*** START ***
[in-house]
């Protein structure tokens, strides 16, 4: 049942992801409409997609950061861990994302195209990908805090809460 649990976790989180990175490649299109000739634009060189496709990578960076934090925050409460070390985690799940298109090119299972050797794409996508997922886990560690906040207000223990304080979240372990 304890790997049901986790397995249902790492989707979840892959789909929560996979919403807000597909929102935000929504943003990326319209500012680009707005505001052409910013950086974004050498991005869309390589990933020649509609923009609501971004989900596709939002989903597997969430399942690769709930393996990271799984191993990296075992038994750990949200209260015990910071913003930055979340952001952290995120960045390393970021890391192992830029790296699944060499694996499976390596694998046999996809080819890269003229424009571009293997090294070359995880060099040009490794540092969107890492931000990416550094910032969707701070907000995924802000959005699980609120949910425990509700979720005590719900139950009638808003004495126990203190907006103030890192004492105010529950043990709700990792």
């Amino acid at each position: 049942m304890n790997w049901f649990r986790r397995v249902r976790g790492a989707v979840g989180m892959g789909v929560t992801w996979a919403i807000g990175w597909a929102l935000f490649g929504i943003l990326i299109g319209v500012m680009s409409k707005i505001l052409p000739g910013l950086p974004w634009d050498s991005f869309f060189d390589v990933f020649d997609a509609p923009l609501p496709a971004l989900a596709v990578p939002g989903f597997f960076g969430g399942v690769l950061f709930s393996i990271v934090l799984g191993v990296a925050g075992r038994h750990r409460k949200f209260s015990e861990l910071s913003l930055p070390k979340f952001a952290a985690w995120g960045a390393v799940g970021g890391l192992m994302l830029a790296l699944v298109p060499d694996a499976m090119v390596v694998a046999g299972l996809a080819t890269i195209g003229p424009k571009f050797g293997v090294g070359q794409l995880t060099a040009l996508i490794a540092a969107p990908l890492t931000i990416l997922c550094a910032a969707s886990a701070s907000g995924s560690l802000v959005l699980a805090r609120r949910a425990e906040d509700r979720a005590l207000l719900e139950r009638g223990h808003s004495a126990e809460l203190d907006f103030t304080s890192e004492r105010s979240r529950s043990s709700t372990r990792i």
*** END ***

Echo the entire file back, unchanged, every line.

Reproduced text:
[in-house]
């Protein structure tokens, strides 16, 4: 049942992801409409997609950061861990994302195209990908805090809460 649990976790989180990175490649299109000739634009060189496709990578960076934090925050409460070390985690799940298109090119299972050797794409996508997922886990560690906040207000223990304080979240372990 304890790997049901986790397995249902790492989707979840892959789909929560996979919403807000597909929102935000929504943003990326319209500012680009707005505001052409910013950086974004050498991005869309390589990933020649509609923009609501971004989900596709939002989903597997969430399942690769709930393996990271799984191993990296075992038994750990949200209260015990910071913003930055979340952001952290995120960045390393970021890391192992830029790296699944060499694996499976390596694998046999996809080819890269003229424009571009293997090294070359995880060099040009490794540092969107890492931000990416550094910032969707701070907000995924802000959005699980609120949910425990509700979720005590719900139950009638808003004495126990203190907006103030890192004492105010529950043990709700990792």
């Amino acid at each position: 049942m304890n790997w049901f649990r986790r397995v249902r976790g790492a989707v979840g989180m892959g789909v929560t992801w996979a919403i807000g990175w597909a929102l935000f490649g929504i943003l990326i299109g319209v500012m680009s409409k707005i505001l052409p000739g910013l950086p974004w634009d050498s991005f869309f060189d390589v990933f020649d997609a509609p923009l609501p496709a971004l989900a596709v990578p939002g989903f597997f960076g969430g399942v690769l950061f709930s393996i990271v934090l799984g191993v990296a925050g075992r038994h750990r409460k949200f209260s015990e861990l910071s913003l930055p070390k979340f952001a952290a985690w995120g960045a390393v799940g970021g890391l192992m994302l830029a790296l699944v298109p060499d694996a499976m090119v390596v694998a046999g299972l996809a080819t890269i195209g003229p424009k571009f050797g293997v090294g070359q794409l995880t060099a040009l996508i490794a540092a969107p990908l890492t931000i990416l997922c550094a910032a969707s886990a701070s907000g995924s560690l802000v959005l699980a805090r609120r949910a425990e906040d509700r979720a005590l207000l719900e139950r009638g223990h808003s004495a126990e809460l203190d907006f103030t304080s890192e004492r105010s979240r529950s043990s709700t372990r990792i």